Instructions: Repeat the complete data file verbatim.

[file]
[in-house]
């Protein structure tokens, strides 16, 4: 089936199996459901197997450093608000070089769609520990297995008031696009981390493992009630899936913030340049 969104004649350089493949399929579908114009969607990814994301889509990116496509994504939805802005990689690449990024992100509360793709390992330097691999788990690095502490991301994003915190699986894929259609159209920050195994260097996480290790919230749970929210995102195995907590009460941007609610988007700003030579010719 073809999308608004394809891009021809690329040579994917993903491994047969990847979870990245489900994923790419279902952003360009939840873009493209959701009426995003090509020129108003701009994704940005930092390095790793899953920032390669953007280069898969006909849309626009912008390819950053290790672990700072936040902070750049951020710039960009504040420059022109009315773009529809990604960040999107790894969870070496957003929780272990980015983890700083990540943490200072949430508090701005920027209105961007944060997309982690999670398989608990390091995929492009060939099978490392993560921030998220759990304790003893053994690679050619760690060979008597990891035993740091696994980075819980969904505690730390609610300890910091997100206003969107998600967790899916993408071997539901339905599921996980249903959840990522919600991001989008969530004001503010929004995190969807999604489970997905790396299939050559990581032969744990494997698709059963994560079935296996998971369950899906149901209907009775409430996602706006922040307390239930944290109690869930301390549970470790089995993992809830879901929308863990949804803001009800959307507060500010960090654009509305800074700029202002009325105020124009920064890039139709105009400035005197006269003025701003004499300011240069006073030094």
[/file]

[in-house]
């Protein structure tokens, strides 16, 4: 089936199996459901197997450093608000070089769609520990297995008031696009981390493992009630899936913030340049 969104004649350089493949399929579908114009969607990814994301889509990116496509994504939805802005990689690449990024992100509360793709390992330097691999788990690095502490991301994003915190699986894929259609159209920050195994260097996480290790919230749970929210995102195995907590009460941007609610988007700003030579010719 073809999308608004394809891009021809690329040579994917993903491994047969990847979870990245489900994923790419279902952003360009939840873009493209959701009426995003090509020129108003701009994704940005930092390095790793899953920032390669953007280069898969006909849309626009912008390819950053290790672990700072936040902070750049951020710039960009504040420059022109009315773009529809990604960040999107790894969870070496957003929780272990980015983890700083990540943490200072949430508090701005920027209105961007944060997309982690999670398989608990390091995929492009060939099978490392993560921030998220759990304790003893053994690679050619760690060979008597990891035993740091696994980075819980969904505690730390609610300890910091997100206003969107998600967790899916993408071997539901339905599921996980249903959840990522919600991001989008969530004001503010929004995190969807999604489970997905790396299939050559990581032969744990494997698709059963994560079935296996998971369950899906149901209907009775409430996602706006922040307390239930944290109690869930301390549970470790089995993992809830879901929308863990949804803001009800959307507060500010960090654009509305800074700029202002009325105020124009920064890039139709105009400035005197006269003025701003004499300011240069006073030094």